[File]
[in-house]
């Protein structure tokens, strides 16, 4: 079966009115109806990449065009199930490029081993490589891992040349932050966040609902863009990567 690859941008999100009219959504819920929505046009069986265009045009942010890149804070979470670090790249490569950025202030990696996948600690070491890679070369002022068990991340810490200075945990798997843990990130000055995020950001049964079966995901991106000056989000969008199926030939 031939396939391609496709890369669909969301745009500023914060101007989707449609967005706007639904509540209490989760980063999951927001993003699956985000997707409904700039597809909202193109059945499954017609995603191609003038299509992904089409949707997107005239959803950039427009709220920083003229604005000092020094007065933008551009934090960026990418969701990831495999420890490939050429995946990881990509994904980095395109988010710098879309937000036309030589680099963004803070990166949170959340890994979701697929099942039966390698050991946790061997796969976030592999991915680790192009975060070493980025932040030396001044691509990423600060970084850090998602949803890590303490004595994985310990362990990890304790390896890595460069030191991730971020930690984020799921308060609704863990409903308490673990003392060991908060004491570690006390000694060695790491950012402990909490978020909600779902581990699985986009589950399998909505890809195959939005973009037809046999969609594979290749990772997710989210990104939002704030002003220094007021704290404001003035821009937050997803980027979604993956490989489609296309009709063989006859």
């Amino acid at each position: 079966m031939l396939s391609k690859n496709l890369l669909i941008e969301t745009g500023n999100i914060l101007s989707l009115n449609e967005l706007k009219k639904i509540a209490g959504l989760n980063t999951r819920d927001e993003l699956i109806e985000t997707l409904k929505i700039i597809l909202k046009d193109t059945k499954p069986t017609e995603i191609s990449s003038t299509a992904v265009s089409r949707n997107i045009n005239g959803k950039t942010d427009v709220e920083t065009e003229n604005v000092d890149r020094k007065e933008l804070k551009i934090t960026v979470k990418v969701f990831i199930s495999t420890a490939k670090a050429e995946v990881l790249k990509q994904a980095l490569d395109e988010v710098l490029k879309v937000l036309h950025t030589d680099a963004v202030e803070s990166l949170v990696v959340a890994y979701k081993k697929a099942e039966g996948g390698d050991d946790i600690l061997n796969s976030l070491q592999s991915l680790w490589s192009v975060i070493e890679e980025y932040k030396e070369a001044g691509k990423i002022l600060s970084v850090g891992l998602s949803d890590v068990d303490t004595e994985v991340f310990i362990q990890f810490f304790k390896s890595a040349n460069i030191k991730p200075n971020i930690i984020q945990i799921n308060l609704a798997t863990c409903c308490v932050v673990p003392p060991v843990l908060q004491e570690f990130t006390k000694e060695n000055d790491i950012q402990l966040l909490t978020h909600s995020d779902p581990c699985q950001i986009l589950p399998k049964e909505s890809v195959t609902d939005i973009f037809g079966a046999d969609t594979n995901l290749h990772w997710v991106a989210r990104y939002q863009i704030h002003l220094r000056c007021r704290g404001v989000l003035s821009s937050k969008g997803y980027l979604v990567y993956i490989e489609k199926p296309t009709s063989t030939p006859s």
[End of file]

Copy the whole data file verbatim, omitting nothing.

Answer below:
[in-house]
């Protein structure tokens, strides 16, 4: 079966009115109806990449065009199930490029081993490589891992040349932050966040609902863009990567 690859941008999100009219959504819920929505046009069986265009045009942010890149804070979470670090790249490569950025202030990696996948600690070491890679070369002022068990991340810490200075945990798997843990990130000055995020950001049964079966995901991106000056989000969008199926030939 031939396939391609496709890369669909969301745009500023914060101007989707449609967005706007639904509540209490989760980063999951927001993003699956985000997707409904700039597809909202193109059945499954017609995603191609003038299509992904089409949707997107005239959803950039427009709220920083003229604005000092020094007065933008551009934090960026990418969701990831495999420890490939050429995946990881990509994904980095395109988010710098879309937000036309030589680099963004803070990166949170959340890994979701697929099942039966390698050991946790061997796969976030592999991915680790192009975060070493980025932040030396001044691509990423600060970084850090998602949803890590303490004595994985310990362990990890304790390896890595460069030191991730971020930690984020799921308060609704863990409903308490673990003392060991908060004491570690006390000694060695790491950012402990909490978020909600779902581990699985986009589950399998909505890809195959939005973009037809046999969609594979290749990772997710989210990104939002704030002003220094007021704290404001003035821009937050997803980027979604993956490989489609296309009709063989006859």
């Amino acid at each position: 079966m031939l396939s391609k690859n496709l890369l669909i941008e969301t745009g500023n999100i914060l101007s989707l009115n449609e967005l706007k009219k639904i509540a209490g959504l989760n980063t999951r819920d927001e993003l699956i109806e985000t997707l409904k929505i700039i597809l909202k046009d193109t059945k499954p069986t017609e995603i191609s990449s003038t299509a992904v265009s089409r949707n997107i045009n005239g959803k950039t942010d427009v709220e920083t065009e003229n604005v000092d890149r020094k007065e933008l804070k551009i934090t960026v979470k990418v969701f990831i199930s495999t420890a490939k670090a050429e995946v990881l790249k990509q994904a980095l490569d395109e988010v710098l490029k879309v937000l036309h950025t030589d680099a963004v202030e803070s990166l949170v990696v959340a890994y979701k081993k697929a099942e039966g996948g390698d050991d946790i600690l061997n796969s976030l070491q592999s991915l680790w490589s192009v975060i070493e890679e980025y932040k030396e070369a001044g691509k990423i002022l600060s970084v850090g891992l998602s949803d890590v068990d303490t004595e994985v991340f310990i362990q990890f810490f304790k390896s890595a040349n460069i030191k991730p200075n971020i930690i984020q945990i799921n308060l609704a798997t863990c409903c308490v932050v673990p003392p060991v843990l908060q004491e570690f990130t006390k000694e060695n000055d790491i950012q402990l966040l909490t978020h909600s995020d779902p581990c699985q950001i986009l589950p399998k049964e909505s890809v195959t609902d939005i973009f037809g079966a046999d969609t594979n995901l290749h990772w997710v991106a989210r990104y939002q863009i704030h002003l220094r000056c007021r704290g404001v989000l003035s821009s937050k969008g997803y980027l979604v990567y993956i490989e489609k199926p296309t009709s063989t030939p006859s």